Involuntary processing of social dominance cues from bimodal face-voice displays

Cognition and Emotion 32 (1):1-11 (2018)
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Abstract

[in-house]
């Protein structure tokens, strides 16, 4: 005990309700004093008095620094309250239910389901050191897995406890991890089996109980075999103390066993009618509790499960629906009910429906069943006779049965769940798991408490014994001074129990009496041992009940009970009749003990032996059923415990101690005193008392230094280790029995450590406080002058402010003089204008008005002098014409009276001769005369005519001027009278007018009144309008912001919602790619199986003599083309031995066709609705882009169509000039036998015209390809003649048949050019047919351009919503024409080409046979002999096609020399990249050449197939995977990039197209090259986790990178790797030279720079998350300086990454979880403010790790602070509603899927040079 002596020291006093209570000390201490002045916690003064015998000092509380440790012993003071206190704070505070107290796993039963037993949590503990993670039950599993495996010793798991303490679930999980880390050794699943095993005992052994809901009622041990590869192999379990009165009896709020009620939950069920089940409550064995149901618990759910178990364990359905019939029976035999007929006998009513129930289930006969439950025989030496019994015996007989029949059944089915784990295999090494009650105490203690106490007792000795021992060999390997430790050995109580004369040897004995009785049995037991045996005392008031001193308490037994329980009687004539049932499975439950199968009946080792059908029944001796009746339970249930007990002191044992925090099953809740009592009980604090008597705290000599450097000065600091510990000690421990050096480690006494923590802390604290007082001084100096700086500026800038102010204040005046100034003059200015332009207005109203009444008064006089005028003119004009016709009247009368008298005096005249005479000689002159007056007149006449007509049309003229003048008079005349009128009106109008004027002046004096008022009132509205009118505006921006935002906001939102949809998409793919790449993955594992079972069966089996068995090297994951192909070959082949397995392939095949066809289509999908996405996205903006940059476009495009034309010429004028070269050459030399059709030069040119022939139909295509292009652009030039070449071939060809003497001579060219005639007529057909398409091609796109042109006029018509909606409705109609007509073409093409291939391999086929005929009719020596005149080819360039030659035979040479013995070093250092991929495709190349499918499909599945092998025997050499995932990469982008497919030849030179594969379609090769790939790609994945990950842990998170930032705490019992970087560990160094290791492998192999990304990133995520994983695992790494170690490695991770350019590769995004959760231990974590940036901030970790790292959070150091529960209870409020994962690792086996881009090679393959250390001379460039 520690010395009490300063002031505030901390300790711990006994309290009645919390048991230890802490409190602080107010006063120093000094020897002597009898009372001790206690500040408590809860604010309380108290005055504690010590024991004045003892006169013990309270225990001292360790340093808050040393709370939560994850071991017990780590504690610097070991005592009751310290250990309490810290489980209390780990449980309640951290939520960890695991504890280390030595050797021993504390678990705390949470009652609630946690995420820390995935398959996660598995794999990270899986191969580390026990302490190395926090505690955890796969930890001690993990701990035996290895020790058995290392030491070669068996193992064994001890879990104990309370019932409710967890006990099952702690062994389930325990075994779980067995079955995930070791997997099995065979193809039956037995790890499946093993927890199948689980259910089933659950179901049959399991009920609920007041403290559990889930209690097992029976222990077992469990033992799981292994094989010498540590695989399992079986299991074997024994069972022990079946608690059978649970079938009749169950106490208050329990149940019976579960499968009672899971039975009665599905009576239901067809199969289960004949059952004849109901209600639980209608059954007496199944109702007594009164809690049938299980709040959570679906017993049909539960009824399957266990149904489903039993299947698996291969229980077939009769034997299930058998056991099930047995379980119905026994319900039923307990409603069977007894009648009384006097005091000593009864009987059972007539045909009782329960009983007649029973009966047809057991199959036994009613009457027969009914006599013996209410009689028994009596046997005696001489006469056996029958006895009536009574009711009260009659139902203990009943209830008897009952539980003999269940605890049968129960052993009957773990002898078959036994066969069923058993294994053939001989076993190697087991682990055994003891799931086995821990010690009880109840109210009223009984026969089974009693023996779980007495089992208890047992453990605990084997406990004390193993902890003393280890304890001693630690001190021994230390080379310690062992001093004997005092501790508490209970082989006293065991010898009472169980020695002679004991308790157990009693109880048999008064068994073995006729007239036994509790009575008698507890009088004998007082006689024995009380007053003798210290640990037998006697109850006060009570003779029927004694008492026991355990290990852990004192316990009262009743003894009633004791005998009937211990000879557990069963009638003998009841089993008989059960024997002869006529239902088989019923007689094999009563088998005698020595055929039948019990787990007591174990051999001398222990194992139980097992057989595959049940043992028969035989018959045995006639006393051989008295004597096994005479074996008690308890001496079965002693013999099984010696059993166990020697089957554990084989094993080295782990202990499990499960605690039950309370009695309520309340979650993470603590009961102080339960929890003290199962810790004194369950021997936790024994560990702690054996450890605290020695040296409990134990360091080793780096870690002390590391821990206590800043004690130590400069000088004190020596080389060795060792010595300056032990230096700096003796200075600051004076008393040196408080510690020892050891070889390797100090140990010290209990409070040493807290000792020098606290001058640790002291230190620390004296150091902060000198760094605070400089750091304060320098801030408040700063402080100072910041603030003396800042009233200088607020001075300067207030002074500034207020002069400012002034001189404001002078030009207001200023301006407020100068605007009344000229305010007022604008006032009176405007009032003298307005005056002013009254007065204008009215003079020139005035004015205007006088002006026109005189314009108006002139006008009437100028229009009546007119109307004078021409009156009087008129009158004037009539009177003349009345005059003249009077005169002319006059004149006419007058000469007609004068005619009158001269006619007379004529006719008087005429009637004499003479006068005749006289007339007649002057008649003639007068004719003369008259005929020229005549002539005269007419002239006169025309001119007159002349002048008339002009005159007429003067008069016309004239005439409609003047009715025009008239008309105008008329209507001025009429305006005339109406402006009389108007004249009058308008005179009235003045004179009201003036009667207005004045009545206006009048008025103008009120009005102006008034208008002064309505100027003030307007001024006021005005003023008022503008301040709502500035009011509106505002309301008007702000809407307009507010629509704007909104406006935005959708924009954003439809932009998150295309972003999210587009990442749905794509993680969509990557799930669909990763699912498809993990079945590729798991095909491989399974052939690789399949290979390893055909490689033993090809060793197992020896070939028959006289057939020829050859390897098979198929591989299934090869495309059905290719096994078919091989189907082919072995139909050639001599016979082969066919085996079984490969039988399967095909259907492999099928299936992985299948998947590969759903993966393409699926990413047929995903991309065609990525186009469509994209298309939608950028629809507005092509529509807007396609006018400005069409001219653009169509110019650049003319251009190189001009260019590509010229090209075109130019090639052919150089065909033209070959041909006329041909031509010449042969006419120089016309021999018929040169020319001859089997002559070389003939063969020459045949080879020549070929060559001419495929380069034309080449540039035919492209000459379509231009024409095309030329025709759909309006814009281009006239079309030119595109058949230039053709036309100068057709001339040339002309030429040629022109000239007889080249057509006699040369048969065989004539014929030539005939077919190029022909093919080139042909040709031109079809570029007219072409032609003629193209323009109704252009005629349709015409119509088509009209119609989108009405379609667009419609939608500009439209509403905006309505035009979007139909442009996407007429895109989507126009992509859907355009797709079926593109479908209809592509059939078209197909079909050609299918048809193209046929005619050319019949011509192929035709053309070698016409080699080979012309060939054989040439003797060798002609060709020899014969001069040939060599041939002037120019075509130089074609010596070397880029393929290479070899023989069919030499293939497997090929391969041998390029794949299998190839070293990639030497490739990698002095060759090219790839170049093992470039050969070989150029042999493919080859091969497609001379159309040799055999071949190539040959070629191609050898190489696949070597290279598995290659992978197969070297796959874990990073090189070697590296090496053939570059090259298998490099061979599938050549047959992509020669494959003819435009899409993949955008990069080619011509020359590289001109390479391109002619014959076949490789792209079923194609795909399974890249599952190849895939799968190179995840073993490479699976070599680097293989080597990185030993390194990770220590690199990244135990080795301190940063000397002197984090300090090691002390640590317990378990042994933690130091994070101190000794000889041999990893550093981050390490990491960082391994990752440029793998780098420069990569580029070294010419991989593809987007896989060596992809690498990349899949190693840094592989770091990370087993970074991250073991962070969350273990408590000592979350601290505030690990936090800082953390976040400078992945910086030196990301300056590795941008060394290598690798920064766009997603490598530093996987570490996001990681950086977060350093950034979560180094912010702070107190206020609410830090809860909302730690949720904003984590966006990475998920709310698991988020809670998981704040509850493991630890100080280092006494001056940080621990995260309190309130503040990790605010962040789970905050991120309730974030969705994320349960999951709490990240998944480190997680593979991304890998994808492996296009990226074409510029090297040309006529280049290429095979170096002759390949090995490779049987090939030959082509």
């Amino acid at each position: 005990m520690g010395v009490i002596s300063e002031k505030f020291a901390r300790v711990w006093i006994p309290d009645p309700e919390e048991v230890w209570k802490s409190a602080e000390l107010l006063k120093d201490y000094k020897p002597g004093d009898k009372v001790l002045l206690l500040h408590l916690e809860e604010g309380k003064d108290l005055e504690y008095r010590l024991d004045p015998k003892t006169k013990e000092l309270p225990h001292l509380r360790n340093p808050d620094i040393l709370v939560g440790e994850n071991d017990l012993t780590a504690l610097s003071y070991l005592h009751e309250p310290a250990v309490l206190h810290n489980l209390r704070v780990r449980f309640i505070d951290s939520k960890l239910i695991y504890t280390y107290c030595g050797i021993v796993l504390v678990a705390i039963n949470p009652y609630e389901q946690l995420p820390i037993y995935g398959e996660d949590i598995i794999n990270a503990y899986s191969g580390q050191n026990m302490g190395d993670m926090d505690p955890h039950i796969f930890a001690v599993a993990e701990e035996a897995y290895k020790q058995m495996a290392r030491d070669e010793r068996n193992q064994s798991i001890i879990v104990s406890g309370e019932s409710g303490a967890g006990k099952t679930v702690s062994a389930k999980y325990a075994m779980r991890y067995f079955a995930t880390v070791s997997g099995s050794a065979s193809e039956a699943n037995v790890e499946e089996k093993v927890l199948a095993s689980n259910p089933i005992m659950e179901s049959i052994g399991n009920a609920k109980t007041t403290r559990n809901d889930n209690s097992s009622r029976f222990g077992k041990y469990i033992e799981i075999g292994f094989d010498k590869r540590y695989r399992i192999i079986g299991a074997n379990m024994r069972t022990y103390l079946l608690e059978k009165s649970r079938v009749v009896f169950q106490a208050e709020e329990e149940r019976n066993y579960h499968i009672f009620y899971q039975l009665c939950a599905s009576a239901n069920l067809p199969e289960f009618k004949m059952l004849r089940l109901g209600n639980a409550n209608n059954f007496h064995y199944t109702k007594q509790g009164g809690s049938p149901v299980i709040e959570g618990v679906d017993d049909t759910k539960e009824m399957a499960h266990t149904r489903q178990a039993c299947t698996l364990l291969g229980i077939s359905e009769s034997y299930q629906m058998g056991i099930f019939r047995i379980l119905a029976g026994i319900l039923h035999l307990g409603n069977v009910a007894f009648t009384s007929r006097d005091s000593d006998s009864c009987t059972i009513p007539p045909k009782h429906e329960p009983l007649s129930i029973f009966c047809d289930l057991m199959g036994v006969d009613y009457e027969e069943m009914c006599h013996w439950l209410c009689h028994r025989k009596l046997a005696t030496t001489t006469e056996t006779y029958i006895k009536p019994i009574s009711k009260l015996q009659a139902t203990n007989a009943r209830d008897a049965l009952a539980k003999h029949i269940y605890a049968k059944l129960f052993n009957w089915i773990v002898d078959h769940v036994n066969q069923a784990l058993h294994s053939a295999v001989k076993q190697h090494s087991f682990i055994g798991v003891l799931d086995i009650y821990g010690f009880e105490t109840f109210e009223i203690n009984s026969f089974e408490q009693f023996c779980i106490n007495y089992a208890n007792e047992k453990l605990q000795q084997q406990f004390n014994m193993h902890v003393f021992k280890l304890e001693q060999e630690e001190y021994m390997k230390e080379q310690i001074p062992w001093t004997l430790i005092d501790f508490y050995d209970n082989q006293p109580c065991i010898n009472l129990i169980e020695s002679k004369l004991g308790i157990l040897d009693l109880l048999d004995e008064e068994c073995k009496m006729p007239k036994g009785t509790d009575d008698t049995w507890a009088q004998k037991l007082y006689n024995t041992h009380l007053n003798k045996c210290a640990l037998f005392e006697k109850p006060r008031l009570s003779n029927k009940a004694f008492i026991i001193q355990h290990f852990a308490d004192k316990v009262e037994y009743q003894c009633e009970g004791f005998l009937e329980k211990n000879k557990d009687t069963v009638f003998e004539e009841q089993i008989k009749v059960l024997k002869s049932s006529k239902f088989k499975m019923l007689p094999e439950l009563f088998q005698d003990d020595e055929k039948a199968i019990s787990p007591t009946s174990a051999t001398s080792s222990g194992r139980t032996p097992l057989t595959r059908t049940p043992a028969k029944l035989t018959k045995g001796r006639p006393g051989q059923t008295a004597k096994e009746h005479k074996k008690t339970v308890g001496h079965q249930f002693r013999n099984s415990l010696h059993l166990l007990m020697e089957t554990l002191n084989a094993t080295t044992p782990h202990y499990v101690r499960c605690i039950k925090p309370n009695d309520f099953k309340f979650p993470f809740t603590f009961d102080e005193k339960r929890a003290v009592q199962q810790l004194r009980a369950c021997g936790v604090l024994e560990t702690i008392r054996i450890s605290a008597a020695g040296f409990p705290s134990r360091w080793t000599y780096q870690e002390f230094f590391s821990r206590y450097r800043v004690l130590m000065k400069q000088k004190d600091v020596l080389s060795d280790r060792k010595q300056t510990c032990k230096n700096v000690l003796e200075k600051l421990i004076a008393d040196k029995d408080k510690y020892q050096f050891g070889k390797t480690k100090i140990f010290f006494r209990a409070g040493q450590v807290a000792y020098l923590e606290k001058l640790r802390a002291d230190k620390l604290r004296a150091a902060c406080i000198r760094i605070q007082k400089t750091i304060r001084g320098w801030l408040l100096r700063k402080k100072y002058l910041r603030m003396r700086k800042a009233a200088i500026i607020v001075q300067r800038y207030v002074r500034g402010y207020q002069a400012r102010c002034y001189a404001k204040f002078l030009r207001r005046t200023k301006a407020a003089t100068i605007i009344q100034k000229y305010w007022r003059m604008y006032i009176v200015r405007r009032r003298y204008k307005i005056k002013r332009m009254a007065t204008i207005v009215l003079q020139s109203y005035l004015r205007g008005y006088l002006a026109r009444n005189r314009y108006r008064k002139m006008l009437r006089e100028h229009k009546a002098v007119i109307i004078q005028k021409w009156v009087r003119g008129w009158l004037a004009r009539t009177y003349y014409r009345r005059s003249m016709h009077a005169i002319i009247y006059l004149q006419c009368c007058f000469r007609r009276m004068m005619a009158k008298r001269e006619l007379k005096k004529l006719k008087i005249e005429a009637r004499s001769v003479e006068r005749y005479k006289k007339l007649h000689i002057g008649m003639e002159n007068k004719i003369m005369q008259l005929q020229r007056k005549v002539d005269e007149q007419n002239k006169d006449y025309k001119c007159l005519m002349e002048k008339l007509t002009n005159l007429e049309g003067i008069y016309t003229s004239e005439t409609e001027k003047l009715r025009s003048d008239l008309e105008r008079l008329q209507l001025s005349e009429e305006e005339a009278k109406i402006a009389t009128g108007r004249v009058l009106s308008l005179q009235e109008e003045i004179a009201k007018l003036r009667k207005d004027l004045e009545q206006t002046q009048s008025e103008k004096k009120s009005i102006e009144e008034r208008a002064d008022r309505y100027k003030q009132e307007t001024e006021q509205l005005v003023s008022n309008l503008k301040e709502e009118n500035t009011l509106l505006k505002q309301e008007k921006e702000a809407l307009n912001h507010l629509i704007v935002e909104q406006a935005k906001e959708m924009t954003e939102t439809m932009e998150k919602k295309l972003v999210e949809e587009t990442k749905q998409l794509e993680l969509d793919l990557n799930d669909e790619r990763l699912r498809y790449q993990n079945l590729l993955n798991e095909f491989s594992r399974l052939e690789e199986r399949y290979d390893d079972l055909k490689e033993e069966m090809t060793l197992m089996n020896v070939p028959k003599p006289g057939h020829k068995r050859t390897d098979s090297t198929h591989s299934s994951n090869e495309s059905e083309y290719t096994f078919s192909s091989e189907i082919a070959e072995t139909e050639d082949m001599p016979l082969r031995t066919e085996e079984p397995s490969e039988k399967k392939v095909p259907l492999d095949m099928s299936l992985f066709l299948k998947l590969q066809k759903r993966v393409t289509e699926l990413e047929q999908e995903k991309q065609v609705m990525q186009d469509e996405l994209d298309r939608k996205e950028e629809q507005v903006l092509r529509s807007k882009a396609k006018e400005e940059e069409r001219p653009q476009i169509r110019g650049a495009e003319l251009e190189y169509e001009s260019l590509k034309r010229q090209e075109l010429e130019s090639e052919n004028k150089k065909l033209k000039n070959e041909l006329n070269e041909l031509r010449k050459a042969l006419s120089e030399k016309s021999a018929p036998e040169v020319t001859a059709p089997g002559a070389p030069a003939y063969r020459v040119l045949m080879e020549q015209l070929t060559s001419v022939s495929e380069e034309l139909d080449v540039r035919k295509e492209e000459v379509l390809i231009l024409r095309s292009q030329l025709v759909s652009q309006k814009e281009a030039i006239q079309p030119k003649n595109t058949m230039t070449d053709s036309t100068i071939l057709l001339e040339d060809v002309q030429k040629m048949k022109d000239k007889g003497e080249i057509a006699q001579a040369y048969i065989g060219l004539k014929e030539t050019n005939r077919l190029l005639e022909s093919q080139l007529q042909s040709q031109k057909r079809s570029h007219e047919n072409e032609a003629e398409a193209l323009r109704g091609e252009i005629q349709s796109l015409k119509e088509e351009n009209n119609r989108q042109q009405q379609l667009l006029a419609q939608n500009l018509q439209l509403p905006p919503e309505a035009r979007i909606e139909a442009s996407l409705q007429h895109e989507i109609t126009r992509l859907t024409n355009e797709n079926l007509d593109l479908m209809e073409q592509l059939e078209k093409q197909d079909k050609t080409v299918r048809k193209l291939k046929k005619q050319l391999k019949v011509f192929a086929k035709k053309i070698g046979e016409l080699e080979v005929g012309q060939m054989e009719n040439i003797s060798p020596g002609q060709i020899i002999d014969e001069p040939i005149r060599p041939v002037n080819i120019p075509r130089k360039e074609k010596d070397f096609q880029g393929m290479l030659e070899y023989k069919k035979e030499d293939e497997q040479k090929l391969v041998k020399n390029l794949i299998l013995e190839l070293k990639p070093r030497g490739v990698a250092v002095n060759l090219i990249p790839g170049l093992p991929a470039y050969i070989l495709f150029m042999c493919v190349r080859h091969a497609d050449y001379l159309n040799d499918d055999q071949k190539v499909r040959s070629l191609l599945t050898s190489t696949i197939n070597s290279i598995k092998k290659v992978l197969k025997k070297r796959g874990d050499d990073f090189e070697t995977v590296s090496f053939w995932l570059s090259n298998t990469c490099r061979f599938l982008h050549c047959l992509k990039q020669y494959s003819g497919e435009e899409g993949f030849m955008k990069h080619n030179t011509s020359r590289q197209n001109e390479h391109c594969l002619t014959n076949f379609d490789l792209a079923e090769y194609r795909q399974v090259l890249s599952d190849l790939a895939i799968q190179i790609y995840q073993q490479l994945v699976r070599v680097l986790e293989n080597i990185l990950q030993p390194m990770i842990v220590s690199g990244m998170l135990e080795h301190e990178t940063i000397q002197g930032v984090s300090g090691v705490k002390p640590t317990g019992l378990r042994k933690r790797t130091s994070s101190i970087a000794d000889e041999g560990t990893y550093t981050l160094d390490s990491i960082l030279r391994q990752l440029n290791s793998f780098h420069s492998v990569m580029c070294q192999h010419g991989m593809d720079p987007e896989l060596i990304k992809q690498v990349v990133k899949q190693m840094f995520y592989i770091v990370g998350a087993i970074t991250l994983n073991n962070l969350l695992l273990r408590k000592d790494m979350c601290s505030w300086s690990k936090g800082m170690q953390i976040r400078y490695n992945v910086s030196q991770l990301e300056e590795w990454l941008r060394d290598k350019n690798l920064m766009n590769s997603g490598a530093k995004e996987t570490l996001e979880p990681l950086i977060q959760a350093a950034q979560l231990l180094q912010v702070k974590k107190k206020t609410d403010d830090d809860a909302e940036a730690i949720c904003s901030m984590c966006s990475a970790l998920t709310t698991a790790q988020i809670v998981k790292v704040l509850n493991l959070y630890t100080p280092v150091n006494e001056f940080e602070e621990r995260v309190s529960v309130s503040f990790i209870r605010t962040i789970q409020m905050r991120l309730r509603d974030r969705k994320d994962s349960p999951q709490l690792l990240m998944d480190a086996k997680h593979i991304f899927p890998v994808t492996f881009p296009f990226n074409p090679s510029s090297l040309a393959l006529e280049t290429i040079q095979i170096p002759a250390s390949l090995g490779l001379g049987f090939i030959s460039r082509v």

Social-rank cues communicate social status or social power within and between groups. Information about social-rank is fluently processed in both visual and auditory modalities. So far, the investigation on the processing of social-rank cues has been limited to studies in which information from a single modality was assessed or manipulated. Yet, in everyday communication, multiple information channels are used to express and understand social-rank. We sought to examine the voluntary nature of processing of facial and vocal signals of social-rank using a cross-modal Stroop task. In two experiments, participants were presented with face-voice pairs that were either congruent or incongruent in social-rank. Participants’ task was to label face social dominance while ignoring the voice, or label voice social dominance while ignoring the face. In both experiments, we found that face-voice incongruent stimuli were processed more slowly and less accurately than were the congruent stimuli in the face-attend and the voice-attend tasks, exhibiting classical Stroop-like effects. These findings are consistent with the functioning of a social-rank bio-behavioural system which consistently and automatically monitors one’s social standing in relation to others and uses that information to guide behaviour.

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